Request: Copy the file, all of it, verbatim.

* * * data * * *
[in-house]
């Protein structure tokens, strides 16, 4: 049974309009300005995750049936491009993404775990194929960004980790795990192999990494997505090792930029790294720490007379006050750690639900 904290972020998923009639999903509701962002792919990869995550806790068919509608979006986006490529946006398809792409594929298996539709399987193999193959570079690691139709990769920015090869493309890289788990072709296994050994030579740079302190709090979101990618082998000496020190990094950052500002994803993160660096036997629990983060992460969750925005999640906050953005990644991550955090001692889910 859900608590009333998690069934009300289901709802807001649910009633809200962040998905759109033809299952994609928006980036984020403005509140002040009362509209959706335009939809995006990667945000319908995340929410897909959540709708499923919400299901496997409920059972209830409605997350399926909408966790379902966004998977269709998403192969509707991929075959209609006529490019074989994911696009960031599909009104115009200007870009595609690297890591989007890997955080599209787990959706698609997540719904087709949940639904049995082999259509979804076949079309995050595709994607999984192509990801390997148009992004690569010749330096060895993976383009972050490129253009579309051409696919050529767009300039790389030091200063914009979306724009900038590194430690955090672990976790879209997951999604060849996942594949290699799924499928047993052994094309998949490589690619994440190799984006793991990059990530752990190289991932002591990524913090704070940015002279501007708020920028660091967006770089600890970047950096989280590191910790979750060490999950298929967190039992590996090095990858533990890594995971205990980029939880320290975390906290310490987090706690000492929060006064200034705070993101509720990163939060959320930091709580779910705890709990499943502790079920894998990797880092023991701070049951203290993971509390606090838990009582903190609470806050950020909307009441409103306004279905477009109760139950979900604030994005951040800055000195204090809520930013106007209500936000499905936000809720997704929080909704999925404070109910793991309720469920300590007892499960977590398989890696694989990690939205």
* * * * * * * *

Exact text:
[in-house]
């Protein structure tokens, strides 16, 4: 049974309009300005995750049936491009993404775990194929960004980790795990192999990494997505090792930029790294720490007379006050750690639900 904290972020998923009639999903509701962002792919990869995550806790068919509608979006986006490529946006398809792409594929298996539709399987193999193959570079690691139709990769920015090869493309890289788990072709296994050994030579740079302190709090979101990618082998000496020190990094950052500002994803993160660096036997629990983060992460969750925005999640906050953005990644991550955090001692889910 859900608590009333998690069934009300289901709802807001649910009633809200962040998905759109033809299952994609928006980036984020403005509140002040009362509209959706335009939809995006990667945000319908995340929410897909959540709708499923919400299901496997409920059972209830409605997350399926909408966790379902966004998977269709998403192969509707991929075959209609006529490019074989994911696009960031599909009104115009200007870009595609690297890591989007890997955080599209787990959706698609997540719904087709949940639904049995082999259509979804076949079309995050595709994607999984192509990801390997148009992004690569010749330096060895993976383009972050490129253009579309051409696919050529767009300039790389030091200063914009979306724009900038590194430690955090672990976790879209997951999604060849996942594949290699799924499928047993052994094309998949490589690619994440190799984006793991990059990530752990190289991932002591990524913090704070940015002279501007708020920028660091967006770089600890970047950096989280590191910790979750060490999950298929967190039992590996090095990858533990890594995971205990980029939880320290975390906290310490987090706690000492929060006064200034705070993101509720990163939060959320930091709580779910705890709990499943502790079920894998990797880092023991701070049951203290993971509390606090838990009582903190609470806050950020909307009441409103306004279905477009109760139950979900604030994005951040800055000195204090809520930013106007209500936000499905936000809720997704929080909704999925404070109910793991309720469920300590007892499960977590398989890696694989990690939205």